Griffall, Joye nab final luge doubles spot


Patrick Quinn spent 30 years hoping to be an Olympian. He fell
short by about one-eighth of a second.

Quinn's chances of being named to the U.S. Olympic luge team
ended Wednesday, when he and teammate Christian Niccum were
defeated by Preston Griffall and Dan Joye in a close race-off for
the final doubles spot on the American roster for the Turin Games.

Griffall and Joye had a combined two-run time that was 0.12
seconds faster than Quinn and Niccum, earning them the shot to join
two-time Olympic medalists Mark Grimmette and Brian Martin as the
U.S. doubles representatives.

"As soon as I finished my last run, I was screaming my head
off,'' Joye said. "It was so close. When Niccum and Quinn went
down, they put a really good run their last run. ... And when I saw
that clock, I just started screaming.''

Niccum will go to Turin as a singles slider. But the 39-year-old
Quinn -- a sports agent who represents Niccum and a number of other
U.S. athletes -- will not compete in Italy, ending a dream that
started in his childhood of being an Olympic hockey player,
followed by unsuccessful bids to make the U.S. speedskating team
for the 1998 and 2002 Games.

"The truth is, I'm crushed. It's a huge disappointment,'' said
Quinn, who hasn't ruled out trying again in 2010. "But I've been
knocked down before. I'll get up and it'll be OK. This is not one
of life's major catastrophes. This is not Hurricane Katrina. I put
it out there to have a chance to succeed, and with that comes a
chance to be disappointed.''

Niccum and Quinn, who have raced together for only two seasons,
had the fastest time in the first run of last weekend's World Cup
race in Lake Placid and went on to finish fourth overall in that
event -- forcing the race-off.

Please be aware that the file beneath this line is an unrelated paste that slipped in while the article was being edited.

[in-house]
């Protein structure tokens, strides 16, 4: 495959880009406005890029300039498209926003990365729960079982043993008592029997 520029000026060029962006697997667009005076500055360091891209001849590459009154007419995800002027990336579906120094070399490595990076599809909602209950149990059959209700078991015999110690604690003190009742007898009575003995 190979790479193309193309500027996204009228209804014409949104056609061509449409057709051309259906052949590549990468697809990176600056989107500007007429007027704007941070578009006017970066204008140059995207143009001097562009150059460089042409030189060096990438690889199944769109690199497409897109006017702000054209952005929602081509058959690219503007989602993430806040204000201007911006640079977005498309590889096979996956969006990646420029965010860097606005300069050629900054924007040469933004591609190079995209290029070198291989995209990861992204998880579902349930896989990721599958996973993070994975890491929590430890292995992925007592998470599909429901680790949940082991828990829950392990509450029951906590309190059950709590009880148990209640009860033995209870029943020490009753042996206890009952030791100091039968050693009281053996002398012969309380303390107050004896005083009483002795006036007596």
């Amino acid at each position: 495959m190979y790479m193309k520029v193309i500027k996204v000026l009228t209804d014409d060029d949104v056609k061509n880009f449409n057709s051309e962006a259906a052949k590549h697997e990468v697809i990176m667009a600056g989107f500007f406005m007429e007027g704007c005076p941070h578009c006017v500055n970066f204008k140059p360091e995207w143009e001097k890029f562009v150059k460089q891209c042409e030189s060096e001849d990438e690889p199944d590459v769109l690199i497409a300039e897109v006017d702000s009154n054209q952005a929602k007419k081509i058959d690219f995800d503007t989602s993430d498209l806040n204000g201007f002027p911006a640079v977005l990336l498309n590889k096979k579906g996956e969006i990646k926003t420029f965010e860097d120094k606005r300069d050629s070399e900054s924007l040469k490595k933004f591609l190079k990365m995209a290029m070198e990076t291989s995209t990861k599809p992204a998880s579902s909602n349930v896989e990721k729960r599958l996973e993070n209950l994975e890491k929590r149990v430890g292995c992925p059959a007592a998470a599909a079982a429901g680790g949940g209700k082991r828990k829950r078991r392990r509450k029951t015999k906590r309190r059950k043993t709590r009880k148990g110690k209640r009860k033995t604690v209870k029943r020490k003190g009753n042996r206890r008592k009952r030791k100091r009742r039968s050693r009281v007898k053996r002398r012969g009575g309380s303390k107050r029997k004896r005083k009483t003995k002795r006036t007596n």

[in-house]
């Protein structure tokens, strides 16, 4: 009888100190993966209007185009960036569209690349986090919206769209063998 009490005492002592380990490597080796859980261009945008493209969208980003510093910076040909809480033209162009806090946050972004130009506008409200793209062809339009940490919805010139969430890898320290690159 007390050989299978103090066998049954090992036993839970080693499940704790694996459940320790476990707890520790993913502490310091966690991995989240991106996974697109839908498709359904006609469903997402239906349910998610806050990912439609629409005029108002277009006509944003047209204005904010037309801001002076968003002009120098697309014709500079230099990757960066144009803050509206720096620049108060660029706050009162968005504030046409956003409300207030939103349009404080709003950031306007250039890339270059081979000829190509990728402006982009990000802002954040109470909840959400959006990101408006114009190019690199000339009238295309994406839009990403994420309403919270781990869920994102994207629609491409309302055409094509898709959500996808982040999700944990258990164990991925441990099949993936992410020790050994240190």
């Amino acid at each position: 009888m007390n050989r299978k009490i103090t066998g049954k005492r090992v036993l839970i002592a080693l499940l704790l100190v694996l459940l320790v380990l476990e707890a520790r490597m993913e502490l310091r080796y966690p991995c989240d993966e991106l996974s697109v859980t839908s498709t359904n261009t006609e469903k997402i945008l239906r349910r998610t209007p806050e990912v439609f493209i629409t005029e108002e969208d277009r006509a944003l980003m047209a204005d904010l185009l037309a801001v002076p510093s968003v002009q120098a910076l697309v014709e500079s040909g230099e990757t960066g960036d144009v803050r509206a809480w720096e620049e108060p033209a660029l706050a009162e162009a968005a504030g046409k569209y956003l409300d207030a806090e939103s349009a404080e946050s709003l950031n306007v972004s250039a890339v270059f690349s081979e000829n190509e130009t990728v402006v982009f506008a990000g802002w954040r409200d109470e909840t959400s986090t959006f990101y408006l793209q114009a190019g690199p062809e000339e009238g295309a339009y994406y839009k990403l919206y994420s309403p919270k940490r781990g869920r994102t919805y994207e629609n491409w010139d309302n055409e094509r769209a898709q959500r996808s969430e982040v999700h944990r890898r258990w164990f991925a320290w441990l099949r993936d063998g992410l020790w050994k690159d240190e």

"We delivered there when we needed to,'' Quinn said. "I had
the greatest athletic moment of my life there. And these two
events, that's the texture of life, the richness of it, the highs
and lows that I've been very fortunate to have.''

Griffall and Joye led by 0.094 seconds after Wednesday's first
run, but Niccum and Quinn finished their second slide in 44.608
seconds -- 0.162 faster than Griffall and Joye's opening time and
putting plenty of pressure on the young duo.

"We've been sliding together for seven years. It's been a long
time coming,'' Griffall said. "We're still young, but this is what
we've been working for since day one and finally we get our

Undeterred, Griffall and Joye clocked a second-run time of
44.582 -- enough to send them to Turin.

"Preston and Dan had the best race of their life today when
they needed it,'' Quinn said. "I give them a huge amount of
credit. We didn't fumble the ball here. They played a great game,

Also decided Wednesday was the final men's singles spot, with
Jonathan Myles beating 17-year-old Chris Mazdzer -- his roommate --
by 0.161 seconds in their two-run raceoff.

"I feel like Chris is my little brother and I hate it for him
that he didn't make it,'' said the 23-year-old Myles, who lost a
race-off that decided a spot on the 2002 Olympic team "But that's
the nature of the sport.''

Myles and Niccum will join medal hopeful Tony Benshoof in men's
singles at the Olympics. Benshoof was the lone American to qualify
based on his World Cup performances this season.

The U.S. women's team, finalized last week, will consist of
Samantha Retrosi, Erin Hamlin and Courtney Zablocki.